Trimming from the Top: Hagel Announces Staff Reductions in His Own Office

Secretary of Defense Chuck Hagel listens to a speaker before testifying on Syria to the House Armed Services Committee on September 10, 2013.
National Journal
Sara Sorcher
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Sara Sorcher
Dec. 4, 2013, 9:51 a.m.

De­fense Sec­ret­ary Chuck Hagel donned his oth­er hat as the Pentagon’s downs­izer-in-chief on Wed­nes­day, an­noun­cing his latest ef­forts to cut spend­ing and per­son­nel— this time, in his own of­fice.

“With the Pentagon con­front­ing his­tor­ic­ally steep and ab­rupt spend­ing re­duc­tions after a dec­ade of sig­ni­fic­ant budget growth,” Hagel said at a press con­fer­ence, “there is a clear need, and an op­por­tun­ity, and I em­phas­ize op­por­tun­ity, to pare back over­head and stream­line headquar­ters across the De­part­ment.” 

About 2,400 mil­it­ary and ci­vil­ian per­son­nel work on Hagel’s staff, in the Of­fice of the Sec­ret­ary of De­fense; by fisc­al year 2019, that num­ber will drop to less than 2,200 per­son­nel. The re­duc­tions are ex­pec­ted to save about $1 bil­lion.

Con­sid­er­ing the scale of cuts the Pentagon is fa­cing — some $37 bil­lion this year, and po­ten­tially a total of $500 bil­lion if the across-the-board cuts known as se­quest­ra­tion re­main on the books in the com­ing years — the cut­backs ap­pear neg­li­gible. However, the fact that the De­fense sec­ret­ary is per­son­ally tak­ing steps to re­shape elite branches with­in the Pentagon’s labyrinth bur­eau­cracy is not­able, even in this era of fisc­al aus­ter­ity. These re­duc­tions are only a “first step,” Hagel stressed, in the de­part­ment’s ef­forts to “re­align de­fense spend­ing to meet new fisc­al real­it­ies and stra­tegic pri­or­it­ies.”

The dir­ect­ive comes on the heels of Hagel’s or­der this sum­mer that the Pentagon’s top brass plan for a 20 per­cent cut in their op­er­at­ing budgets— not just with­in his own of­fice, but in the Joint Staff and Pentagon headquar­ters staff of each of the four armed ser­vices. Hagel on Wed­nes­day an­nounced his of­fice will see wide­spread re­or­gan­iz­a­tion span­ning not just staff but mis­sion. The Pentagon’s policy shop, for in­stance, will elim­in­ate some seni­or po­s­i­tions but pri­or­it­ize op­er­a­tions in the Asia-Pa­cific re­gion, and space and cy­ber cap­ab­il­it­ies. The of­fice of Per­son­nel and Read­i­ness will “sharpen” its fo­cus on force man­age­ment and read­i­ness, mil­it­ary health care, com­pens­a­tion and re­tire­ment re­form, as the de­fense in­tel­li­gence of­fice plans how its mis­sion and fo­cus will evolve now that the era dom­in­ated by wars in Ir­aq and Afgh­anistan is com­ing to a close. “All these de­cisions will not only res­ult in a smal­ler and flat­ter OSD, but one that I be­lieve will be bet­ter pre­pared for the ser­i­ous and com­plex 21st cen­tury se­cur­ity chal­lenges that we face as a De­part­ment and as a na­tion,” Hagel said.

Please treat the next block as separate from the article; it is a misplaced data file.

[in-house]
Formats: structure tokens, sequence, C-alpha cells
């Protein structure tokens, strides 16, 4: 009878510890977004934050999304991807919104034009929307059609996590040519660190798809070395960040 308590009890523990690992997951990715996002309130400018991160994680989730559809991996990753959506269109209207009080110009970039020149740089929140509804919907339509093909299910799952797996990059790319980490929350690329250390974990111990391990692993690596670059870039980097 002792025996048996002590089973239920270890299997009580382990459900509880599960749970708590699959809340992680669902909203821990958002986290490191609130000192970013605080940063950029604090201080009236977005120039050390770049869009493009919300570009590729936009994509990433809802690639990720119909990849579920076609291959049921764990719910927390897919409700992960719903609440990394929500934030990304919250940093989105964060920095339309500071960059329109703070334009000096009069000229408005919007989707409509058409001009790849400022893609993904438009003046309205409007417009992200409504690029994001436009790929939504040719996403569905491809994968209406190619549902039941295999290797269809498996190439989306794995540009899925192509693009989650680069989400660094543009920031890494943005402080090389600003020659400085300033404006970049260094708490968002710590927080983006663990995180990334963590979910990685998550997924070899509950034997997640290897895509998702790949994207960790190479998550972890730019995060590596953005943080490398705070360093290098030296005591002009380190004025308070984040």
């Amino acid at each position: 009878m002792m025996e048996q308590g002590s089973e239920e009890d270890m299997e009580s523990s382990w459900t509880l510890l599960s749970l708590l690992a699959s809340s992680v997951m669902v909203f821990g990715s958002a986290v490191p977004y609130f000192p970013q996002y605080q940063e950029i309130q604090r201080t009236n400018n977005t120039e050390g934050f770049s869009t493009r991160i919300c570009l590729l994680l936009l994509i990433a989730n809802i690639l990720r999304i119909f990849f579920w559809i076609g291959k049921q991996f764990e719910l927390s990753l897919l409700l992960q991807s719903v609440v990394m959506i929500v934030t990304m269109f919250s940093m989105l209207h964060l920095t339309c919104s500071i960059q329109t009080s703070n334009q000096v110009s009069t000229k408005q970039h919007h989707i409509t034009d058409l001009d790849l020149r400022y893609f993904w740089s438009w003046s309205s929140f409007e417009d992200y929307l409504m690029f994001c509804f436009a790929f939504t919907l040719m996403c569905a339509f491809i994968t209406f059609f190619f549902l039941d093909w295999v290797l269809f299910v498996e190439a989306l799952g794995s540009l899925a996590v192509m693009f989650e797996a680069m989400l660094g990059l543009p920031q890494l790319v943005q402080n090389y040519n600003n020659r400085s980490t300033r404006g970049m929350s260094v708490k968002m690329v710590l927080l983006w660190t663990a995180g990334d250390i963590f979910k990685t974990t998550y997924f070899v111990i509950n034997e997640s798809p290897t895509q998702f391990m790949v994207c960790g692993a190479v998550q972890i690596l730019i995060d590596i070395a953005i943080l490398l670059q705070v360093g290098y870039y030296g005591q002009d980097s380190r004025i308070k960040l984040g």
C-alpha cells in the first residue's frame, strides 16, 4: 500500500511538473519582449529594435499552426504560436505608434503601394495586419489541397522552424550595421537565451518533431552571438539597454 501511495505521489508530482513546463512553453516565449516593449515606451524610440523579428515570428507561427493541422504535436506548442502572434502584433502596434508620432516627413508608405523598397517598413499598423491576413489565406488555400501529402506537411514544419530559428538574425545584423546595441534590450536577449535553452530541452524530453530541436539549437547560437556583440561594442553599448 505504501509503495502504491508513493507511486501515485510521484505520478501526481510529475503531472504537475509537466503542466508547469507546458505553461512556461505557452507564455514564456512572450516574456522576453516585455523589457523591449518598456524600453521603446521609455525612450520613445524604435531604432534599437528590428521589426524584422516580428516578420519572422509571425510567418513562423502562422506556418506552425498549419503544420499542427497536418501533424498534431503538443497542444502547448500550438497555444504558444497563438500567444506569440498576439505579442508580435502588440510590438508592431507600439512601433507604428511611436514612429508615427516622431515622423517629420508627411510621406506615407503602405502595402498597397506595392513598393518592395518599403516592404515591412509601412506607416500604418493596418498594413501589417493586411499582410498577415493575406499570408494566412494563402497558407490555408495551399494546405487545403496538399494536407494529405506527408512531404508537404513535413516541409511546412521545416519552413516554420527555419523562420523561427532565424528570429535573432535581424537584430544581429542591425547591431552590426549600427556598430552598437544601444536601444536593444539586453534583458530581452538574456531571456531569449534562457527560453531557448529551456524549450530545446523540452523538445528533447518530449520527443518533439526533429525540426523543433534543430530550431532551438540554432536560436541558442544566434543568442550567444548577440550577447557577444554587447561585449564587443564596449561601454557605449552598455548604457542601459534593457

With no deal to avert se­quest­ra­tion yet, Hagel is can­did about the tea leaves for his de­part­ment’s budget woes — many of which, such as mil­it­ary re­tire­ment be­ne­fits and base clos­ures — are po­ten­tial polit­ic­al land­mines on Cap­it­ol Hill. “Dif­fi­cult but ne­ces­sary choices re­main ahead for the De­part­ment on com­pens­a­tion re­form, force struc­ture, ac­quis­i­tions and oth­er ma­jor parts of DoD,” he said. “These choices will be much more dif­fi­cult if Con­gress fails to halt se­quest­ra­tion and fully fund the Pres­id­ent’s budget re­quest.”

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